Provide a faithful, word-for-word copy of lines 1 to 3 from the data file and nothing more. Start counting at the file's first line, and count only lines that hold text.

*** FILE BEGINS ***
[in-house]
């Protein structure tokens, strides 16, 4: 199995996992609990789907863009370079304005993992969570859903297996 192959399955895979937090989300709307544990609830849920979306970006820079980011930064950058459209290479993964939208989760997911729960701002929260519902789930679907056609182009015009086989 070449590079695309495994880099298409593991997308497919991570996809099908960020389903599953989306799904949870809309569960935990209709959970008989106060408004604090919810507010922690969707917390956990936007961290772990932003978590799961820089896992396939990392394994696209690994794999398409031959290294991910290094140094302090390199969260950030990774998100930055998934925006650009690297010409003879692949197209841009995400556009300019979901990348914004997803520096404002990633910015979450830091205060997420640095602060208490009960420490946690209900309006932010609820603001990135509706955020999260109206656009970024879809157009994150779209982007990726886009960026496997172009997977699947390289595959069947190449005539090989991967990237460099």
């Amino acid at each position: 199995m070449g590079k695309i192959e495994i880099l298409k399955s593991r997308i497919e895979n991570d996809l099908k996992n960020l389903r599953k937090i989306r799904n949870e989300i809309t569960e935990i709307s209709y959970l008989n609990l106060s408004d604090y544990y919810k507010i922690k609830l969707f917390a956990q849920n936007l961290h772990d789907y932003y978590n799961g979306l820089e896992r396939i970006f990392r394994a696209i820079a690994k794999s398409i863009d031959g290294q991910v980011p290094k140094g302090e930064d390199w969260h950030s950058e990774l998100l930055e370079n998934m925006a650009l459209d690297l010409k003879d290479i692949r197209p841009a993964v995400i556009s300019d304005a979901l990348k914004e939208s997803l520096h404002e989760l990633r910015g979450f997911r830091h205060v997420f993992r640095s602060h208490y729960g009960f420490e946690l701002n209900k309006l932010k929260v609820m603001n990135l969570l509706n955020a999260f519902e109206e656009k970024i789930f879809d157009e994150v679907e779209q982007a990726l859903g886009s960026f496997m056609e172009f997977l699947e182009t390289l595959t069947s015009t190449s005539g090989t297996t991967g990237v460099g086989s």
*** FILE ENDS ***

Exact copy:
[in-house]
């Protein structure tokens, strides 16, 4: 199995996992609990789907863009370079304005993992969570859903297996 192959399955895979937090989300709307544990609830849920979306970006820079980011930064950058459209290479993964939208989760997911729960701002929260519902789930679907056609182009015009086989 070449590079695309495994880099298409593991997308497919991570996809099908960020389903599953989306799904949870809309569960935990209709959970008989106060408004604090919810507010922690969707917390956990936007961290772990932003978590799961820089896992396939990392394994696209690994794999398409031959290294991910290094140094302090390199969260950030990774998100930055998934925006650009690297010409003879692949197209841009995400556009300019979901990348914004997803520096404002990633910015979450830091205060997420640095602060208490009960420490946690209900309006932010609820603001990135509706955020999260109206656009970024879809157009994150779209982007990726886009960026496997172009997977699947390289595959069947190449005539090989991967990237460099």
């Amino acid at each position: 199995m070449g590079k695309i192959e495994i880099l298409k399955s593991r997308i497919e895979n991570d996809l099908k996992n960020l389903r599953k937090i989306r799904n949870e989300i809309t569960e935990i709307s209709y959970l008989n609990l106060s408004d604090y544990y919810k507010i922690k609830l969707f917390a956990q849920n936007l961290h772990d789907y932003y978590n799961g979306l820089e896992r396939i970006f990392r394994a696209i820079a690994k794999s398409i863009d031959g290294q991910v980011p290094k140094g302090e930064d390199w969260h950030s950058e990774l998100l930055e370079n998934m925006a650009l459209d690297l010409k003879d290479i692949r197209p841009a993964v995400i556009s300019d304005a979901l990348k914004e939208s997803l520096h404002e989760l990633r910015g979450f997911r830091h205060v997420f993992r640095s602060h208490y729960g009960f420490e946690l701002n209900k309006l932010k929260v609820m603001n990135l969570l509706n955020a999260f519902e109206e656009k970024i789930f879809d157009e994150v679907e779209q982007a990726l859903g886009s960026f496997m056609e172009f997977l699947e182009t390289l595959t069947s015009t190449s005539g090989t297996t991967g990237v460099g086989s």